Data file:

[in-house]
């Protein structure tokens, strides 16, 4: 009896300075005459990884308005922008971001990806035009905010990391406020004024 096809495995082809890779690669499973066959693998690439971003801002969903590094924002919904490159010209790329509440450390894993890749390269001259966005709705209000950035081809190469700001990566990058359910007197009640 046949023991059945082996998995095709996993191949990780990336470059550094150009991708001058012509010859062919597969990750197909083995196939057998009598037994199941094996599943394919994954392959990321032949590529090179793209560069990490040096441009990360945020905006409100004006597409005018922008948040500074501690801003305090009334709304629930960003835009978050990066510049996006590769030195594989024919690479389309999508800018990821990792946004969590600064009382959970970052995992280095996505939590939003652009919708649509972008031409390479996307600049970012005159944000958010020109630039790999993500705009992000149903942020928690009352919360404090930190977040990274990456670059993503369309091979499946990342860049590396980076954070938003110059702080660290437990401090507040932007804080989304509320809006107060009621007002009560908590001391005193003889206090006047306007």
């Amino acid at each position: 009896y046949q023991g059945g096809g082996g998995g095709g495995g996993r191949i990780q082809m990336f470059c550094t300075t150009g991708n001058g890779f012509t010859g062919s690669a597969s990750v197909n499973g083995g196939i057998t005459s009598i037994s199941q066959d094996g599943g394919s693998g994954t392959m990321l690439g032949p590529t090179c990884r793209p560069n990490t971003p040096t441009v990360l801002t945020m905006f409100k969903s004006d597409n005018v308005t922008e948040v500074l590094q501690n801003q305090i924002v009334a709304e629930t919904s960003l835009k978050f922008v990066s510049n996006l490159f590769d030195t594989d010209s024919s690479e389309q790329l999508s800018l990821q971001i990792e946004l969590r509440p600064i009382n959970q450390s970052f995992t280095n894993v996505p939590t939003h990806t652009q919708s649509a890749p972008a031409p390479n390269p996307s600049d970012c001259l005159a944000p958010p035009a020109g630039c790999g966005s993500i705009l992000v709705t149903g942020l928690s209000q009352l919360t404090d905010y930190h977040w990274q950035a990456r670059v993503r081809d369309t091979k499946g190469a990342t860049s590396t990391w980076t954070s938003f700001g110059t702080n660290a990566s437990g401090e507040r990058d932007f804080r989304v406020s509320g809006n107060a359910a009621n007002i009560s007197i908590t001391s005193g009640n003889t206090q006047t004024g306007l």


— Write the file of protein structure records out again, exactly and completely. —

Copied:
[in-house]
């Protein structure tokens, strides 16, 4: 009896300075005459990884308005922008971001990806035009905010990391406020004024 096809495995082809890779690669499973066959693998690439971003801002969903590094924002919904490159010209790329509440450390894993890749390269001259966005709705209000950035081809190469700001990566990058359910007197009640 046949023991059945082996998995095709996993191949990780990336470059550094150009991708001058012509010859062919597969990750197909083995196939057998009598037994199941094996599943394919994954392959990321032949590529090179793209560069990490040096441009990360945020905006409100004006597409005018922008948040500074501690801003305090009334709304629930960003835009978050990066510049996006590769030195594989024919690479389309999508800018990821990792946004969590600064009382959970970052995992280095996505939590939003652009919708649509972008031409390479996307600049970012005159944000958010020109630039790999993500705009992000149903942020928690009352919360404090930190977040990274990456670059993503369309091979499946990342860049590396980076954070938003110059702080660290437990401090507040932007804080989304509320809006107060009621007002009560908590001391005193003889206090006047306007």
């Amino acid at each position: 009896y046949q023991g059945g096809g082996g998995g095709g495995g996993r191949i990780q082809m990336f470059c550094t300075t150009g991708n001058g890779f012509t010859g062919s690669a597969s990750v197909n499973g083995g196939i057998t005459s009598i037994s199941q066959d094996g599943g394919s693998g994954t392959m990321l690439g032949p590529t090179c990884r793209p560069n990490t971003p040096t441009v990360l801002t945020m905006f409100k969903s004006d597409n005018v308005t922008e948040v500074l590094q501690n801003q305090i924002v009334a709304e629930t919904s960003l835009k978050f922008v990066s510049n996006l490159f590769d030195t594989d010209s024919s690479e389309q790329l999508s800018l990821q971001i990792e946004l969590r509440p600064i009382n959970q450390s970052f995992t280095n894993v996505p939590t939003h990806t652009q919708s649509a890749p972008a031409p390479n390269p996307s600049d970012c001259l005159a944000p958010p035009a020109g630039c790999g966005s993500i705009l992000v709705t149903g942020l928690s209000q009352l919360t404090d905010y930190h977040w990274q950035a990456r670059v993503r081809d369309t091979k499946g190469a990342t860049s590396t990391w980076t954070s938003f700001g110059t702080n660290a990566s437990g401090e507040r990058d932007f804080r989304v406020s509320g809006n107060a359910a009621n007002i009560s007197i908590t001391s005193g009640n003889t206090q006047t004024g306007l």